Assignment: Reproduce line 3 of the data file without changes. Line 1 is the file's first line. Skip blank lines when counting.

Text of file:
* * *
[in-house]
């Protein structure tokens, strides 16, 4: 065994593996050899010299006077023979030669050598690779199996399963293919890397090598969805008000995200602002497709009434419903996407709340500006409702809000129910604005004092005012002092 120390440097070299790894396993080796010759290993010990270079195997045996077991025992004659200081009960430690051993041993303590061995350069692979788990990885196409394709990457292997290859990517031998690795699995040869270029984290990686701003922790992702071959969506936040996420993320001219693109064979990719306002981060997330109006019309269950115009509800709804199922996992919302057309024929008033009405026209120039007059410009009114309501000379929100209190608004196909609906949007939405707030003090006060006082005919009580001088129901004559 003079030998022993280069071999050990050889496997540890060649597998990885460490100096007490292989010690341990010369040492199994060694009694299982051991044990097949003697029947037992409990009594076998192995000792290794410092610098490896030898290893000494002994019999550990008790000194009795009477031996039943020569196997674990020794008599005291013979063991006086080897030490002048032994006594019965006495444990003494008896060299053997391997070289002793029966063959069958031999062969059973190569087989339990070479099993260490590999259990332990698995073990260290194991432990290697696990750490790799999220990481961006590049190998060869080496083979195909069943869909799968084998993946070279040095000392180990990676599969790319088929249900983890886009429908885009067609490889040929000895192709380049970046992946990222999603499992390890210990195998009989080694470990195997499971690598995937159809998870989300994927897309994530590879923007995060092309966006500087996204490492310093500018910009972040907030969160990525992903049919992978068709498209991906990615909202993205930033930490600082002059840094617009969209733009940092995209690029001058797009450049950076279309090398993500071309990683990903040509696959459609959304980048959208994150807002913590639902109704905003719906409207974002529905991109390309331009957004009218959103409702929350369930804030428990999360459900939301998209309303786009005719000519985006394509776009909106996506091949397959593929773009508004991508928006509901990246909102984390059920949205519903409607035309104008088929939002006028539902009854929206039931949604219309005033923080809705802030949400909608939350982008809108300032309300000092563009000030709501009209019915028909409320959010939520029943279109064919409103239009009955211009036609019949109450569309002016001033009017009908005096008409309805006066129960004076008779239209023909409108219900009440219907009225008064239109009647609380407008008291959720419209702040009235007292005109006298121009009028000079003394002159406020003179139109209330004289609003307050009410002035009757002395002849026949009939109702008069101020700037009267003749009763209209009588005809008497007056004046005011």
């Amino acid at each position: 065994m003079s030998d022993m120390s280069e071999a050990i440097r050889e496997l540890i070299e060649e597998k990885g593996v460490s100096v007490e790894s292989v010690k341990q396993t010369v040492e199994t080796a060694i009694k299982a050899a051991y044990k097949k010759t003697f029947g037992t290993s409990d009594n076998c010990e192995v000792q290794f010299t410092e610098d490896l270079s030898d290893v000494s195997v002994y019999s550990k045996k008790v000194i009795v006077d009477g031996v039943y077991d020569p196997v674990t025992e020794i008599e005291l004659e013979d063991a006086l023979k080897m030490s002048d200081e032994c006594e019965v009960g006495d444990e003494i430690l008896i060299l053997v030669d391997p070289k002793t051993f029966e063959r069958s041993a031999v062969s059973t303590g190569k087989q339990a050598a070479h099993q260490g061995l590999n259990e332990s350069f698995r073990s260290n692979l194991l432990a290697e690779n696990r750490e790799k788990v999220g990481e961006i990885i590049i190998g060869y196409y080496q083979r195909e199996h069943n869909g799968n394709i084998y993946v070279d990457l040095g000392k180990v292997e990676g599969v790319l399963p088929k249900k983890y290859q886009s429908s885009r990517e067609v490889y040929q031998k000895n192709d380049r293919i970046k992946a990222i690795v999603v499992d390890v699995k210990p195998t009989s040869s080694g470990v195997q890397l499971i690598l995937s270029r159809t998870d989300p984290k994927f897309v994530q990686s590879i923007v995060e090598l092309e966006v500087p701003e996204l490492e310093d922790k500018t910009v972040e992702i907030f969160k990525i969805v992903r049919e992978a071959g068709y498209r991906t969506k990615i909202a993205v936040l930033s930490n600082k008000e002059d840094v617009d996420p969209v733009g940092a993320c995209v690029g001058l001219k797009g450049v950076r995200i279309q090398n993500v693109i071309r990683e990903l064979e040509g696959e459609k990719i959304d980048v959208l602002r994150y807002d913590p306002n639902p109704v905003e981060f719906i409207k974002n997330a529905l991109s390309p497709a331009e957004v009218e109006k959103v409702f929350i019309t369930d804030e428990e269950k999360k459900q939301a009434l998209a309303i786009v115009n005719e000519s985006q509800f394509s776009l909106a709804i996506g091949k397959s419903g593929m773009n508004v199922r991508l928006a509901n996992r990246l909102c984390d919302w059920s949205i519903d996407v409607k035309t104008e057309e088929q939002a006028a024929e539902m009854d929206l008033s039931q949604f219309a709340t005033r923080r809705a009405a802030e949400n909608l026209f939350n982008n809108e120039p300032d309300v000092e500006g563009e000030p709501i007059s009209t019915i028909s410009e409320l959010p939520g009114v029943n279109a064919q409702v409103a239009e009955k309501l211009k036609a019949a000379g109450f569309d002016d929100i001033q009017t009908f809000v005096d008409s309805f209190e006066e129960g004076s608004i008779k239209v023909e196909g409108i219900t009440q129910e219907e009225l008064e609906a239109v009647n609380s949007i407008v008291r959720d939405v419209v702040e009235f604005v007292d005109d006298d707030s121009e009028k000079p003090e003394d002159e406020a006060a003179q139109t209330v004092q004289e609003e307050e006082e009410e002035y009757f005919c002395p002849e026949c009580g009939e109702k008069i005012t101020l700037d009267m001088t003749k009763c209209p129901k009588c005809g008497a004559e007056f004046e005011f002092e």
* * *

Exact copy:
């Amino acid at each position: 065994m003079s030998d022993m120390s280069e071999a050990i440097r050889e496997l540890i070299e060649e597998k990885g593996v460490s100096v007490e790894s292989v010690k341990q396993t010369v040492e199994t080796a060694i009694k299982a050899a051991y044990k097949k010759t003697f029947g037992t290993s409990d009594n076998c010990e192995v000792q290794f010299t410092e610098d490896l270079s030898d290893v000494s195997v002994y019999s550990k045996k008790v000194i009795v006077d009477g031996v039943y077991d020569p196997v674990t025992e020794i008599e005291l004659e013979d063991a006086l023979k080897m030490s002048d200081e032994c006594e019965v009960g006495d444990e003494i430690l008896i060299l053997v030669d391997p070289k002793t051993f029966e063959r069958s041993a031999v062969s059973t303590g190569k087989q339990a050598a070479h099993q260490g061995l590999n259990e332990s350069f698995r073990s260290n692979l194991l432990a290697e690779n696990r750490e790799k788990v999220g990481e961006i990885i590049i190998g060869y196409y080496q083979r195909e199996h069943n869909g799968n394709i084998y993946v070279d990457l040095g000392k180990v292997e990676g599969v790319l399963p088929k249900k983890y290859q886009s429908s885009r990517e067609v490889y040929q031998k000895n192709d380049r293919i970046k992946a990222i690795v999603v499992d390890v699995k210990p195998t009989s040869s080694g470990v195997q890397l499971i690598l995937s270029r159809t998870d989300p984290k994927f897309v994530q990686s590879i923007v995060e090598l092309e966006v500087p701003e996204l490492e310093d922790k500018t910009v972040e992702i907030f969160k990525i969805v992903r049919e992978a071959g068709y498209r991906t969506k990615i909202a993205v936040l930033s930490n600082k008000e002059d840094v617009d996420p969209v733009g940092a993320c995209v690029g001058l001219k797009g450049v950076r995200i279309q090398n993500v693109i071309r990683e990903l064979e040509g696959e459609k990719i959304d980048v959208l602002r994150y807002d913590p306002n639902p109704v905003e981060f719906i409207k974002n997330a529905l991109s390309p497709a331009e957004v009218e109006k959103v409702f929350i019309t369930d804030e428990e269950k999360k459900q939301a009434l998209a309303i786009v115009n005719e000519s985006q509800f394509s776009l909106a709804i996506g091949k397959s419903g593929m773009n508004v199922r991508l928006a509901n996992r990246l909102c984390d919302w059920s949205i519903d996407v409607k035309t104008e057309e088929q939002a006028a024929e539902m009854d929206l008033s039931q949604f219309a709340t005033r923080r809705a009405a802030e949400n909608l026209f939350n982008n809108e120039p300032d309300v000092e500006g563009e000030p709501i007059s009209t019915i028909s410009e409320l959010p939520g009114v029943n279109a064919q409702v409103a239009e009955k309501l211009k036609a019949a000379g109450f569309d002016d929100i001033q009017t009908f809000v005096d008409s309805f209190e006066e129960g004076s608004i008779k239209v023909e196909g409108i219900t009440q129910e219907e009225l008064e609906a239109v009647n609380s949007i407008v008291r959720d939405v419209v702040e009235f604005v007292d005109d006298d707030s121009e009028k000079p003090e003394d002159e406020a006060a003179q139109t209330v004092q004289e609003e307050e006082e009410e002035y009757f005919c002395p002849e026949c009580g009939e109702k008069i005012t101020l700037d009267m001088t003749k009763c209209p129901k009588c005809g008497a004559e007056f004046e005011f002092e």